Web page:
The world created here, the scenery, if you will, felt very well defined and thorough. The creation of the races, while perhaps not unique, was at least explained quickly, concisely, and never dragged down the pacing. There was also a pleasing and satisfying amount of attention given to the framework of race relations in the world and how humans and Others have adapted, how human society bent to allow for it. I'm not saying that I was totally sold on how much was supposedly achieved in a brief decade (that one strained my willing suspension of disbelief a little), but how it was written was very well done.
Unfortunately, the plot didn't match the level of skill with which the story was told.
There was potential there. In fact, I was completely hooked for the first 25% of the book. From the moment Shia caved so quickly to Royce, though, the cracks in the plot started to widen and deepen for me, and Shia started to look less and less like a heroine and more and more like a selfish, reactionary, highly bigoted, dimwitted scaredy cat with few morals and an unhealthy willingness to break whatever law necessary so long as her day isn't inconvenienced. And the ungainly plot stumbled along, lurching from point to awkward point, tumbling into plot holes, riddled with inconsistencies, contradictions, and contrivances.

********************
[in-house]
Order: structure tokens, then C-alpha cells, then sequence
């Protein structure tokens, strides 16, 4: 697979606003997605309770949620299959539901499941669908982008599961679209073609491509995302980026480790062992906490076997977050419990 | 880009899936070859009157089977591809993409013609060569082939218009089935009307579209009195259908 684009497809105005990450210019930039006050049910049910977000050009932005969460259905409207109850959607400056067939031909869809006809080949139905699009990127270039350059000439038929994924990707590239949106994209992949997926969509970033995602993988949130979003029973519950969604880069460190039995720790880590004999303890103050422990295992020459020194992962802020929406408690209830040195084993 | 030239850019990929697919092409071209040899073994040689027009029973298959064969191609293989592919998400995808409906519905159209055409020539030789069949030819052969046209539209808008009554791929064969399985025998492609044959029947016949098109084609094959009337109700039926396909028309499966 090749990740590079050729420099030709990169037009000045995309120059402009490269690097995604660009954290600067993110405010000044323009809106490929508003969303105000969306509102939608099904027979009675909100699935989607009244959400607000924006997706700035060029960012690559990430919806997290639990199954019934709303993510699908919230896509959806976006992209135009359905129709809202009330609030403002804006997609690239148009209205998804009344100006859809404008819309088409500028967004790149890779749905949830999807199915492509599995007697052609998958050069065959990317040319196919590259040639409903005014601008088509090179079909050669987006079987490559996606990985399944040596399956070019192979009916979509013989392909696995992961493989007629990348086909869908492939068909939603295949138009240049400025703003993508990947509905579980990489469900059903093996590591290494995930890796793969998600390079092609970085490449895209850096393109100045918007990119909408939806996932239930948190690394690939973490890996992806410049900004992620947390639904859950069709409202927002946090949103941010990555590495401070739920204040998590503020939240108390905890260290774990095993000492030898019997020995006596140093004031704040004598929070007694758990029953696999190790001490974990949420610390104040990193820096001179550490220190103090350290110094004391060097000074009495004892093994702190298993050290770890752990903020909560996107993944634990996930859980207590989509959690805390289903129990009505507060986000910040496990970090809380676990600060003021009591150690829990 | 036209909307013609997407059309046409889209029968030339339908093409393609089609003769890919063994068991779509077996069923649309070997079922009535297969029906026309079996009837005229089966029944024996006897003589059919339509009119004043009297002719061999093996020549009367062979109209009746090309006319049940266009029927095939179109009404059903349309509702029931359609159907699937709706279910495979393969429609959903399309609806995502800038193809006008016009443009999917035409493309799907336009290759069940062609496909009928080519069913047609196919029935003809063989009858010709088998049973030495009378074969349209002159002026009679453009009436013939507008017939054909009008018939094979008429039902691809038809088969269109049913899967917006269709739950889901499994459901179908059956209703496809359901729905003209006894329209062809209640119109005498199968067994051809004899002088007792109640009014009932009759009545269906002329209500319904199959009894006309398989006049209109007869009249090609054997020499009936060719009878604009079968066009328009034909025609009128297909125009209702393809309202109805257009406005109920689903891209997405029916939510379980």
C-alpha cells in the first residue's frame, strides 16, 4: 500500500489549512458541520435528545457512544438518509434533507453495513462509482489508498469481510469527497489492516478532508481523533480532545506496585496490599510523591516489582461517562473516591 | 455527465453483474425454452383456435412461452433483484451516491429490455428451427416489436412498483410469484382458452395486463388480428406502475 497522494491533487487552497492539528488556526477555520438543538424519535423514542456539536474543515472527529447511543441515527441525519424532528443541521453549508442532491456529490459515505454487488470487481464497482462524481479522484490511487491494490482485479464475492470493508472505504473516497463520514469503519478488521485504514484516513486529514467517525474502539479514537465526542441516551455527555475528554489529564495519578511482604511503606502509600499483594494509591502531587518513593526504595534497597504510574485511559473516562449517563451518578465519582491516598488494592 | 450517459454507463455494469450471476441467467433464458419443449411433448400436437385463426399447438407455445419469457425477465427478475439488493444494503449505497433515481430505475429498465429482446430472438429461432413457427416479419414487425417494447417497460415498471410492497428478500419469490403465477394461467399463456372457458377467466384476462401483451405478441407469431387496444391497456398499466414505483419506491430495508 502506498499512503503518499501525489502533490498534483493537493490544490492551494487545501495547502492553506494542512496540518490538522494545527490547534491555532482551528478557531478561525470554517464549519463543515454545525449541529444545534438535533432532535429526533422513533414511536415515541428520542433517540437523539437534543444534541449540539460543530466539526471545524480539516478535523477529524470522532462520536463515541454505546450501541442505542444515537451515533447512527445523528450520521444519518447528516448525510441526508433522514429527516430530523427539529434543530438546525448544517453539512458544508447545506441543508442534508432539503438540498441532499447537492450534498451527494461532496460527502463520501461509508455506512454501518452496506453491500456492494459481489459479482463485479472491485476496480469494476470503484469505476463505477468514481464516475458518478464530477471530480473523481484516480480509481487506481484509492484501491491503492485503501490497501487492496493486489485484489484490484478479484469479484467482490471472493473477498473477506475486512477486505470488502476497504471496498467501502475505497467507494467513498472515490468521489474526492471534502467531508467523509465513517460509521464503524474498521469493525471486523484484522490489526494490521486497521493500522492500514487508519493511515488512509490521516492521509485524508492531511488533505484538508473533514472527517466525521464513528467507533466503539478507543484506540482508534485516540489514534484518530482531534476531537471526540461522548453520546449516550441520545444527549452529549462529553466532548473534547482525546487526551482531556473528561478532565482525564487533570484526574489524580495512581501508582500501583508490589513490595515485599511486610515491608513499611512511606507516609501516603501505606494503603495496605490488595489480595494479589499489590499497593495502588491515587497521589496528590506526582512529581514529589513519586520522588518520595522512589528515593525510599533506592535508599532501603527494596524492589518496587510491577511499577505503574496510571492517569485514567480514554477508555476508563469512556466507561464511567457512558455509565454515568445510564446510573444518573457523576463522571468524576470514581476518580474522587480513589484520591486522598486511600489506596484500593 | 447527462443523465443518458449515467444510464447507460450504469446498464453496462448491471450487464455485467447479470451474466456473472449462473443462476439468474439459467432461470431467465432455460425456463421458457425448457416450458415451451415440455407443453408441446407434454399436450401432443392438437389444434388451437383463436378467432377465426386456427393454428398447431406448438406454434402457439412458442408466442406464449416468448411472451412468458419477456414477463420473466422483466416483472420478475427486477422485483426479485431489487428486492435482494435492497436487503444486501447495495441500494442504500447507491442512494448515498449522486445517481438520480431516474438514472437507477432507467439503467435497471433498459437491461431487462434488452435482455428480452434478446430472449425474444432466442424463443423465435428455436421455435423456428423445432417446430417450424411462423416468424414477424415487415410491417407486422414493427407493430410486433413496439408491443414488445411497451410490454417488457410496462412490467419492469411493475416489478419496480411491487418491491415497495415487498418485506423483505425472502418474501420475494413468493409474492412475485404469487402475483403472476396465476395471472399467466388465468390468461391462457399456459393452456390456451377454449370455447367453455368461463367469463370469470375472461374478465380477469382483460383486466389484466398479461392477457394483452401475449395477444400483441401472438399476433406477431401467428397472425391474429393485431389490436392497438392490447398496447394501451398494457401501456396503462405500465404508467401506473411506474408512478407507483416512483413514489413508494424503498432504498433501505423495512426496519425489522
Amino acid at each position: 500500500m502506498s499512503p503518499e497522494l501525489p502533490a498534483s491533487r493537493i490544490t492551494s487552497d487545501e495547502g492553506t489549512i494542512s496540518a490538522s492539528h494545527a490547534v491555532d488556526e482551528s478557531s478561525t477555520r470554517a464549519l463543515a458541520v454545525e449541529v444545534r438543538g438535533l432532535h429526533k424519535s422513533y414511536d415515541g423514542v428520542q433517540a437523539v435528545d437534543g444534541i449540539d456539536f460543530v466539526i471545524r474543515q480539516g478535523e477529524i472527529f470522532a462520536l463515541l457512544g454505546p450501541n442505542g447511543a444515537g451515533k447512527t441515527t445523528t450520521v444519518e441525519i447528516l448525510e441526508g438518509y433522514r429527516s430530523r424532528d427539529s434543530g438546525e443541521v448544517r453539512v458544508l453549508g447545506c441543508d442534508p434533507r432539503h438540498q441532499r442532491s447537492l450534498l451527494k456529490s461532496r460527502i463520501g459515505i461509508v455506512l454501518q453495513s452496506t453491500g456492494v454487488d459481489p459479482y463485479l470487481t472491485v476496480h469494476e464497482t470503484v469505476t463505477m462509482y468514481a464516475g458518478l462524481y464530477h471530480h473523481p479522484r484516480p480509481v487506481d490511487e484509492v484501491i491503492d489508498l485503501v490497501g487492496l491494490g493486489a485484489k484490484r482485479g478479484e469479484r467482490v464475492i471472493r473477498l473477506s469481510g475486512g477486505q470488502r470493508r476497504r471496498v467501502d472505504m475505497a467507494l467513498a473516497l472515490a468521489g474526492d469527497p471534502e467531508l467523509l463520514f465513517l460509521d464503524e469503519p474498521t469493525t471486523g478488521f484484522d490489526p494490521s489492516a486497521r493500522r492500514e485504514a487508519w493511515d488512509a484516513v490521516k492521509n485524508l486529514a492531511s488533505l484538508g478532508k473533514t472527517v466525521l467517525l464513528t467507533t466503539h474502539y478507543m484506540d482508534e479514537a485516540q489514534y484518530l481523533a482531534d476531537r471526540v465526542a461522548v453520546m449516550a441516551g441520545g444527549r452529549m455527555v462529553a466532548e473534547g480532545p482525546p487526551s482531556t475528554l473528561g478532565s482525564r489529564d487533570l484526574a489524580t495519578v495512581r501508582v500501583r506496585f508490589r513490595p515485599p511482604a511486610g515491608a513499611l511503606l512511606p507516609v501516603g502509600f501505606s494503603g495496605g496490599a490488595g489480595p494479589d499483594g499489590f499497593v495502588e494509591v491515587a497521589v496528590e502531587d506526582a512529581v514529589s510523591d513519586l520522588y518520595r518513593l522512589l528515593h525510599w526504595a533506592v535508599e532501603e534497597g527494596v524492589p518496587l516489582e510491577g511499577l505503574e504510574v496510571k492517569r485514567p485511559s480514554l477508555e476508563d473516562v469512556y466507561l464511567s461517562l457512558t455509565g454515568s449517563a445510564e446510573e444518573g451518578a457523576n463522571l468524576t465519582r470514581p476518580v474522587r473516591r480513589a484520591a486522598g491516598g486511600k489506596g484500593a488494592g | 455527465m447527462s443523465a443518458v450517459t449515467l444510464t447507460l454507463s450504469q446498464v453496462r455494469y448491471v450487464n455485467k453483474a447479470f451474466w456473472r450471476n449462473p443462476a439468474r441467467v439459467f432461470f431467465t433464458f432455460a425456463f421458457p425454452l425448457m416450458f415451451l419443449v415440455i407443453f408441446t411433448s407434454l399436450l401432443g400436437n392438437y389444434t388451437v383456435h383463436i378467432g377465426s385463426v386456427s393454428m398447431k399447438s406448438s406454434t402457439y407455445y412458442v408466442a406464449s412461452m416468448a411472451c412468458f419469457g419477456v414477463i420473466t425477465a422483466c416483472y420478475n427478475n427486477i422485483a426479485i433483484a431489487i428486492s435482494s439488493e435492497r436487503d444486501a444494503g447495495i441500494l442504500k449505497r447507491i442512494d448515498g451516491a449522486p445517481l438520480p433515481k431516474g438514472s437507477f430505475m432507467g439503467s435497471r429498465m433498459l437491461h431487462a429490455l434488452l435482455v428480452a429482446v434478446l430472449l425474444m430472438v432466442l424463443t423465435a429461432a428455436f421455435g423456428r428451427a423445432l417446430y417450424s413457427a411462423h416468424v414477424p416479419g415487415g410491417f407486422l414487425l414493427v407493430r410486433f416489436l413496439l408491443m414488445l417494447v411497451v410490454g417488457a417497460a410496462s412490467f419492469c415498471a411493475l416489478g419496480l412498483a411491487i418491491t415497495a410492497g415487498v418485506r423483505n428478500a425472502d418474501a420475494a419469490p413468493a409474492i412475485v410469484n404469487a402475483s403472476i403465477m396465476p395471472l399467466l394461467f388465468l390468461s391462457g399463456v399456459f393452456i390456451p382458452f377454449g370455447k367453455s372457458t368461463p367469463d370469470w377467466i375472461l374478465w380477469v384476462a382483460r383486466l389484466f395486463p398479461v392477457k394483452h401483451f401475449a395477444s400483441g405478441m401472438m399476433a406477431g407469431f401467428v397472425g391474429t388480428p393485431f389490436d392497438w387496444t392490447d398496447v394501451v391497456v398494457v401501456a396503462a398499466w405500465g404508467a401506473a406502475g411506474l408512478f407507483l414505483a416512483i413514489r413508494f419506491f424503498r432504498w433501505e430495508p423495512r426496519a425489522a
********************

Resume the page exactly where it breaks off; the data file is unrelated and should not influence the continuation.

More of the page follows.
Sadly, it just didn't make much sense to me, and too many of the characters decisions and actions lacked foundation or logic, too few showed even a glimmer of sense or intelligence.
I can handle some lack of originality in a book. I've never found that to be a serious detractor for me, especially if the common threads are in line with my preferences or favored aspects. I like paranormal and fantasy themed books, so arguing or being overly critical when one series has some similarity to another within those themes seems a bit like pointing to a barn and saying, "Dude...nice barn...but it's red..."
I noticed it's red, but it wasn't so red that I cringed when I saw it, like some bar- um, books and some series, which do more than paint the barn red, they build from the same blueprints and rustle all the animals (do I know how to beat a metaphor to death or what?). Sometimes, it is what it is, and a book about werewolves, vampires, and vampire hunters (or PIs who don't actually do any investigating) is going to look a lot like a bunch of other books with similar character archetypes. As I happen to like books about weres, vamps, and hunters, that's okay with me to a point. It certainly was okay with me in this book.
But the plot has to be better conceived, and no matter how well it's executed, how well written it is from both an artistic and technical standpoint, it has to make sense. All the way through. Otherwise, it's just dogs...playing poker.
I have high hopes that the skill that Haines showed off in her writing style rubs off on her ability to conceive and execute a coherent plot. There's a lot of promise in Shiarra's world, and I hope it's realized. We'll see, I guess, as I purchased the second book in the series, Taken By The Others. Such sophistication and skill in the telling of a story deserves rewarding, but the story itself has to improve if I'll continue the series beyond that.